One of a great number of annual events altered, if not called off, this year due to the pandemic, Operation Christmas Hope became a drive-through distribution on Saturday. Although it looked very different this year, Hope Center leadership and volunteers said they were happy to still distribute food, clothing and Christmas presents to the families of low-income local children age 3 and under.
“Usually every year Oak Grove Church in Tusculum does a dramatization of the Christmas story,” Hope Center administrator Lisa Shipley explained.
The crisis pregnancy center typically hosts Operation Christmas Hope at Oak Grove Freewill Baptist Church in conjunction with the play put on by the church.
“It’s really something that their church members really enjoy doing, but because of COVID, we had to change things up this year,” Shipley said. “They’re missing out on the Christmas drama and sitting on Santa’s lap, but we still have Santa.”
Volunteers David Kenney and Soozie Shore dressed as Santa and Mrs. Claus. Shipley said it was Kenney’s 10th year filling the role of Santa for the event, which took place Saturday in the parking lot of the Hope Center at 314 Tusculum Blvd.
Shipley said to manage the number of cars driving through the line, which looped around the parking lot, families were given a time frame to come through. When they did, volunteers placed groceries and bottled water, as well as bags containing a couple of outfits, a coat, age appropriate toys, and if needed, shoes and diapers for the children in the vehicle.
“We ask them to give us ideas of things their children would like,” Shipley explained, and sponsors purchased and donated items.
“Typically at Oak Grove we would also have volunteers preparing a hot meal for the families,” Shipley said.
Like the play, the meal was canceled due to the pandemic, but through Second Harvest Food Bank of Northeast Tennessee, Hope Center volunteers also distributed 9,000 pounds of nonperishable food.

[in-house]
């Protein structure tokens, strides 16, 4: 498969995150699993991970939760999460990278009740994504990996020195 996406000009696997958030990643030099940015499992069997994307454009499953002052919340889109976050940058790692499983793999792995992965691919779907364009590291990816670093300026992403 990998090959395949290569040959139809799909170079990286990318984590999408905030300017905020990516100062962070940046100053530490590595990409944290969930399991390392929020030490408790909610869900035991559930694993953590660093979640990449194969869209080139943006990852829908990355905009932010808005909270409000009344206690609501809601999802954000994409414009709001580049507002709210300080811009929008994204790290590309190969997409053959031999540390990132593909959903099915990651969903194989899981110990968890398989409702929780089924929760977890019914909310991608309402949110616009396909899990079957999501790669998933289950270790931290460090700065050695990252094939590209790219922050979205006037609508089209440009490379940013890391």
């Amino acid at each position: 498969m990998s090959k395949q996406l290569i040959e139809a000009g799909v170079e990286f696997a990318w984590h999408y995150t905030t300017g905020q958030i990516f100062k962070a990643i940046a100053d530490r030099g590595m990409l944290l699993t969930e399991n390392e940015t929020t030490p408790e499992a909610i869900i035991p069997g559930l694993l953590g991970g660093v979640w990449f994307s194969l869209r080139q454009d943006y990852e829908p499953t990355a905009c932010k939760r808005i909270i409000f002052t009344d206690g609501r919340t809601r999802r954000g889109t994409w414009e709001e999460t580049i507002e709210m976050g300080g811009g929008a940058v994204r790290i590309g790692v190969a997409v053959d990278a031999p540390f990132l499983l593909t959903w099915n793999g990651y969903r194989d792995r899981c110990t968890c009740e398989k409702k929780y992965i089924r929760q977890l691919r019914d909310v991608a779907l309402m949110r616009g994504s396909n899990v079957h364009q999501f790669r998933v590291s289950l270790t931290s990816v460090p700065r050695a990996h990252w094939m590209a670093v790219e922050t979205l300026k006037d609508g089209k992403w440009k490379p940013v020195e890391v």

“The food would normally cost us over $1,700,” Shipley said. “That’s in food bank prices. Through some federal grants, Second Harvest was able to provide it all to us at no cost.”
Shipley said the one thing the crisis pregnancy center paid for was bottled water, which was an expense of $28. Food City donated bags for the groceries, Shipley said.
While volunteers packed each family’s vehicle with donated goods, the children had an opportunity to visit with Kenney as Santa, who hand-delivered gifts to the children.
Around 140 local children were served in Greene County, and the Door of Hope extension to the Hope Center in Unicoi County served 45.
Visitors were mostly Hope Center clients, plus some additional families referred to the Hope Center by others, but the appearance of Kenney dressed as Santa also attracted some others.
“Some parents were driving by and had kids who wanted so see Santa, so they drove through,” said Hope Center Director Sharon Hodgens. “We love that.”
“The first person to come through was a girl probably in her 20’s, and she wanted a picture with Santa,” Shipley added.
Hodgens and Shipley both said they were happy for the opportunity to spread awareness of the Hope Center and the services it offers to families dealing with a crisis pregnancy.
“We love doing this,” Hodgens said. “This is allowing us to love on our families and work with the community to share hope and Christ’s love in a troubled time.”
“2020 has caused so many families to struggle financially, physically and emotionally,” Shipley said. “The opportunity to bring joy and the hope of a better to morrow is a privilege to all involved through the Hope Center.”